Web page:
controversial humor | Humor in America
Black History Issue 2003 - WallBuilders
(1922). This bill, introduced by Missouri Congressman Leonidas Dyer, proposes to make lynching a federal felony in the United States punishable by a maximum of 5 years in prison, a $5,000, or both.
 Woodson, Negro Orators and Their Orations, p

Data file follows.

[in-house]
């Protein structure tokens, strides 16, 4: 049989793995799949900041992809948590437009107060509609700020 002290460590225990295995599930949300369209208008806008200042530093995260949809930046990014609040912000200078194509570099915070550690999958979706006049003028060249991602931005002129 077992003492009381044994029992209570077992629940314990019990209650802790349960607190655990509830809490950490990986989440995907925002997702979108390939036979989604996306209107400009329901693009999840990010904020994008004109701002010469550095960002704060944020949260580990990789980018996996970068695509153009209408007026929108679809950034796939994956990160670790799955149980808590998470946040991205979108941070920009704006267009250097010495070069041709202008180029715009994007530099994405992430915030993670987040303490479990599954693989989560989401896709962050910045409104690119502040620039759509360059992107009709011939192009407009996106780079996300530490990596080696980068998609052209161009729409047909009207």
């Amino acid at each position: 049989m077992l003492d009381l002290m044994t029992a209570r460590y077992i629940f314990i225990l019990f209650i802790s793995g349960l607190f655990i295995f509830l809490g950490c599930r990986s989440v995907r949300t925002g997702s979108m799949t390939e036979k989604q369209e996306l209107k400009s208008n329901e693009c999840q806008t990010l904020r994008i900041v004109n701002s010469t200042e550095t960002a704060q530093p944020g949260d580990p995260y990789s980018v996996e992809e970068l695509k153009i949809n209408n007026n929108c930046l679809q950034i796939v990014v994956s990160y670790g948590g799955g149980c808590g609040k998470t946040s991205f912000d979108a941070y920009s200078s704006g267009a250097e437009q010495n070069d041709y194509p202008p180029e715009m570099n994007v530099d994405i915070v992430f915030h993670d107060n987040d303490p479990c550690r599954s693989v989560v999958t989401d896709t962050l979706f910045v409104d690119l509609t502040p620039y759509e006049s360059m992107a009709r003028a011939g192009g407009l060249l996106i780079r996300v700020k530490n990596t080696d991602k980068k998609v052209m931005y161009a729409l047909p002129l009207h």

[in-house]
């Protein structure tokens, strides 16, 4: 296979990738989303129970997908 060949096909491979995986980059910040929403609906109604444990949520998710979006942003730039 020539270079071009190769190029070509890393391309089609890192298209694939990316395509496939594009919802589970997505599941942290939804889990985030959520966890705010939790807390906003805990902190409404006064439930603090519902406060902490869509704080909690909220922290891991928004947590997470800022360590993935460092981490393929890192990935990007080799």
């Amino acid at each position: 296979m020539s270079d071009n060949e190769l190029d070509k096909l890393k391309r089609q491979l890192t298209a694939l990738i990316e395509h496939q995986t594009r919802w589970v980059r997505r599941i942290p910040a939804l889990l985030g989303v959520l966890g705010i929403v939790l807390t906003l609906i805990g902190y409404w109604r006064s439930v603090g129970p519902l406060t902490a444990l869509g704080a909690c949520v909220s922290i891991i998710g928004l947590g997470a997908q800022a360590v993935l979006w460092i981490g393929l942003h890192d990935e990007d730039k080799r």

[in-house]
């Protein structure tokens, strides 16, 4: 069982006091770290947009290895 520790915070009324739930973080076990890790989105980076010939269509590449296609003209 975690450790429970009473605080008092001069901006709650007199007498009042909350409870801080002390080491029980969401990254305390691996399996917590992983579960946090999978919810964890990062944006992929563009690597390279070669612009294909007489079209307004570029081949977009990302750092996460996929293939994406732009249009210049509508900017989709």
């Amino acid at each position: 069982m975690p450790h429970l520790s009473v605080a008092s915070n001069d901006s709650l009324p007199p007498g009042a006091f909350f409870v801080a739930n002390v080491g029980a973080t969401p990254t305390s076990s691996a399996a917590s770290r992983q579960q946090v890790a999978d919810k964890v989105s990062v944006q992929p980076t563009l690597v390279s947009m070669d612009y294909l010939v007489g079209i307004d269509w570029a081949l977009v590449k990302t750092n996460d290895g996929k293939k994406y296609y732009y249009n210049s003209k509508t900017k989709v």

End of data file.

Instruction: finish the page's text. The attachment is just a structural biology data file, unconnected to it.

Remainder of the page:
NAACP efforts increased in the 1920s, focusing mostly on the Dyer Anti-Lynching Bill, which was introduced by Rep. Leonidas C. Dyer (R-MO) to Congress during the 1922-24 sessions–and was filibustered by Southern Democrats all three times. By the end of the decade, lynchings had decreased, perhaps because the general prosperity of the Roaring Twenties was a good distraction; however, the Great Depression spurred a renewal of lynchings and the NAACP and their Congressional allies pushed once more for anti-lynching laws. Once again, they were met with failure, as first the New Deal and then WWII ensnared America’s attention. Yet, according to many historians, the fight for anti-lynching inspired significant interracial and inter-class partnerships to rid the United States of this injustice.